Al Jefferson is announced by Charlotte Bobcats as newly signed free agent.

Rod Higgins out as Hornets president


Late last night, the Charlotte Hornets made an announcement that was oddly timed for a couple reasons.

1. An NBA Finals game had just finished, and most basketball writers were focused on that.

2. The NBA draft is two weeks away.

Team release:

The Charlotte Hornets today announced that Rod Higgins has stepped down as the team’s President of Basketball Operations, effective immediately.

“I would like to thank Rod for his seven years of dedication to this organization,” said Charlotte Hornets Chairman Michael Jordan. “Rod has been a consummate professional throughout his time with the team. Thanks to his hard work and commitment, we have an improved roster and we are poised for success in the future. Rod was of great help to me as I navigated my first four years as majority owner of this franchise. I wish him all the best.”

Rich Cho will remain in his capacity as General Manager and assume responsibility for the team’s basketball operations. He will report to Jordan and Vice Chairman Curtis Polk.

This is just strange.

Did Higgins really resign voluntarily? Six weeks after Charlotte completed one of its best seasons since re-entering the league? Two weeks before a draft in which the Hornets have the Nos. 9, 24 and 45 picks?

The plugged-in Rick Bonnell of The Charlotte Observer headlined his blog post “Charlotte Hornets can Rod Higgins…” The text doesn’t elaborate on which party initiated the change, but I suspect we’ll hear more about it soon enough.

Higgins was Charlotte’s general manager for four years and then promoted to president in 2011, when the team hired Cho as general manager. The partnership seemed to be working until now.

The Hornets will be in good hands with Cho, who succeeded as the Trail Blazers’ general manager during a period when they couldn’t stop firing general managers regardless of their ability. He’s definitely qualified to lead a front office.

But who decided Higgins won’t be part of the Hornet’s future, and why now? Those are mysteries.

Thabo Sefolosha’s lawyer: White police officer targeted black Hawks forward

Thabo Sefolosha
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NEW YORK (AP) — A lawyer representing a professional basketball player arrested outside a New York City nightclub has told a jury his client was targeted because he’s black.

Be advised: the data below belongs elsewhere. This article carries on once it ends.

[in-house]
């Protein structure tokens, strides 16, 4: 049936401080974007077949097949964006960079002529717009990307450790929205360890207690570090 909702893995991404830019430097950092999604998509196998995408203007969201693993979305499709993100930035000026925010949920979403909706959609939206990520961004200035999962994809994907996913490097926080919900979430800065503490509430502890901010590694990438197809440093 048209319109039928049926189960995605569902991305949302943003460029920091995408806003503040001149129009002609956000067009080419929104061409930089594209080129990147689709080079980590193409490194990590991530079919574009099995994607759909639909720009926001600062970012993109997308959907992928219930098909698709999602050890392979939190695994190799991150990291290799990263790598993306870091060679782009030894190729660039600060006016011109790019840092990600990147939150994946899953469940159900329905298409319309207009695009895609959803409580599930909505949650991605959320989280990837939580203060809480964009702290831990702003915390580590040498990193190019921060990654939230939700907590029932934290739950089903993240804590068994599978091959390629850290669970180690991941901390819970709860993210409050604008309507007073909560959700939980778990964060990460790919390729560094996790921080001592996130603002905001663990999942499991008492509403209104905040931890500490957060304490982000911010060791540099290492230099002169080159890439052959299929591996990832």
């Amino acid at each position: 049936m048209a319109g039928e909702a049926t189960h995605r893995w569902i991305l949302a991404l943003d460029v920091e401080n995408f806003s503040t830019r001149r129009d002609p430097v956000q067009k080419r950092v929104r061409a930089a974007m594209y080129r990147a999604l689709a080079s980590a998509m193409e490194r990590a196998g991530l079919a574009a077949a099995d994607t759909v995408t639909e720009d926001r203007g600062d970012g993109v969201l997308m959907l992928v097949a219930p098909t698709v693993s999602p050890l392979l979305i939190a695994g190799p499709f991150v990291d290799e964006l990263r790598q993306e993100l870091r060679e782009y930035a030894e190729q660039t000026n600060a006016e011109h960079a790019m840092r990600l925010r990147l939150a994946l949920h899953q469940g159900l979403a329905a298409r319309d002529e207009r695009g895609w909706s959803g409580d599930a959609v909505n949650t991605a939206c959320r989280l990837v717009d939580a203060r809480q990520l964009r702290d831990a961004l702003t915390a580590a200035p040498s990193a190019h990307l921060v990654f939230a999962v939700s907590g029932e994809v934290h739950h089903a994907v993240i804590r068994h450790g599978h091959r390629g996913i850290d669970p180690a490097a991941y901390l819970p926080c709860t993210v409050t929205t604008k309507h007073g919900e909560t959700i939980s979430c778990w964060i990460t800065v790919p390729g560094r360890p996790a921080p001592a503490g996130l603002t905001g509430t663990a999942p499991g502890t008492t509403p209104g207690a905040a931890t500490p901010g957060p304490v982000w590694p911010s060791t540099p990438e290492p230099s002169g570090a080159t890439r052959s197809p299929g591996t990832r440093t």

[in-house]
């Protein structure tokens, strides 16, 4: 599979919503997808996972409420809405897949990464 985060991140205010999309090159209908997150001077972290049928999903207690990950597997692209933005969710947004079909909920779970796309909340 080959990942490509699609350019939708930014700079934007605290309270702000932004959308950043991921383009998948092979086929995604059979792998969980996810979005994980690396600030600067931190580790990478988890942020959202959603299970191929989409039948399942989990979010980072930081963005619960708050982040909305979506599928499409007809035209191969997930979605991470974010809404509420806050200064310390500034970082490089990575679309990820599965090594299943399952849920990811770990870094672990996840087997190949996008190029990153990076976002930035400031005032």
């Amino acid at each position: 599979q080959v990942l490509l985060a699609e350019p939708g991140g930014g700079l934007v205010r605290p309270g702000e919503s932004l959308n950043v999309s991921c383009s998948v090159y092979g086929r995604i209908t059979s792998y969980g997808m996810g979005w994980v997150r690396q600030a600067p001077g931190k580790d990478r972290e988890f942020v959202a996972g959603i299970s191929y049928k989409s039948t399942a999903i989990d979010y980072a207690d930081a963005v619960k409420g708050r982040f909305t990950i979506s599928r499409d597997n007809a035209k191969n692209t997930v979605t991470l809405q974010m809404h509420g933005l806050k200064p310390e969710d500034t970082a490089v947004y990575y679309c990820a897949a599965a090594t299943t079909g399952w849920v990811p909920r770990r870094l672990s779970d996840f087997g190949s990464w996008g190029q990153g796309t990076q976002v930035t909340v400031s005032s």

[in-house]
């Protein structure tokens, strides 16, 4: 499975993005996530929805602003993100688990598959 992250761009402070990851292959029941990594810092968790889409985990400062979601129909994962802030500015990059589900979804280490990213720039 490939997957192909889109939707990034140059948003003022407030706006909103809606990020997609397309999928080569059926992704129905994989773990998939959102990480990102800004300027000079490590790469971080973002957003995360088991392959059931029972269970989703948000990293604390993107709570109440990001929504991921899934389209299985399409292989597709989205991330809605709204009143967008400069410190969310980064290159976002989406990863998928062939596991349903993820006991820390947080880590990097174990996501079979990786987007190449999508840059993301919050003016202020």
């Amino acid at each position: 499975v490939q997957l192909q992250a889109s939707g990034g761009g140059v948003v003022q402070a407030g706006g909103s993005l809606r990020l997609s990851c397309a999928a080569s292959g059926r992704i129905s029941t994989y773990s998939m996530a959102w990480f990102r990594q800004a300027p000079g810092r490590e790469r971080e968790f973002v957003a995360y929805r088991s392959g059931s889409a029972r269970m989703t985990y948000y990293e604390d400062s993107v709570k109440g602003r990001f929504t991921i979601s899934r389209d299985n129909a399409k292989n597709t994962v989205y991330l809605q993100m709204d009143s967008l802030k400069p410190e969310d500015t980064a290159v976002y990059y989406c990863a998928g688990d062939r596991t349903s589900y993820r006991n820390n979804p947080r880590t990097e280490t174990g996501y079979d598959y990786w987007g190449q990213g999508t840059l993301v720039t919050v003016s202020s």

Attorney Alex Spiro said Tuesday in Manhattan Criminal Court that a white police officer saw a black man in a hoodie when he confronted the Atlanta Hawks’ Thabo Sefolosha on April 8.

Sefolosha was arrested while leaving a Manhattan nightclub following a stabbing. He subsequently suffered a season-ending leg fracture after a confrontation with police.

A prosecutor said in opening statements that Sefolosha called an officer who repeatedly told him and others to leave a “midget.”

Sefolosha pleaded not guilty to misdemeanor obstructing government administration, disorderly conduct and resisting arrest charges. The Swiss citizen declined a plea deal from prosecutors.


DeMar DeRozan says he hates talking about free agency, takes pride in Raptors longevity

DeMar DeRozan
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DeMar DeRozan has a $10,050,000 player option for 2016-17. Given the rapidly escalating salary cap, it’s a practical certainty DeRozan will opt out and get a major raise.

But he says he doesn’t want to talk about it.

DeRozan, via Eric Koreen of the National Post:

“I hate that, honestly,” DeRozan said in a one-on-one interview. “I never speak about it. With me, I’ve always been that one player: I’ve been loyal. I’ve been every single thing you can think of here. I think people don’t understand how much pride I take in playing (in Toronto). A lot of times when I do get asked that, it kind of frustrates me.

“Everyday I wake up, I take pride in being the longest Raptor here. People bring up third or whatever in franchise scoring — there is so much stuff like that.”

This sounds awfully similar to LaMarcus Aldridge, who stated his desire last year to become the great Trail Blazer ever and then signed with the Spurs this summer.

Things change, and the impracticality of an extension ensures DeRozan will hit free agency. I believe he’s devoted to the Raptors right now, but his loyalty might change in the next nine months – especially once he sees contract offers from other suitors.

Toronto’s interest in DeRozan might fluctuate, too. He’s a nice player, but the Raptors haven’t won a playoff series with him despite winning the division the last two years. Depending how this season goes, Masai Ujiri might want to rework the roster significantly next summer, and letting DeRozan walk could create major cap space.

I believe DeRozan wants to return to the Raptors, and I believe they want to keep him. But so much can change between now and when both sides must make that call.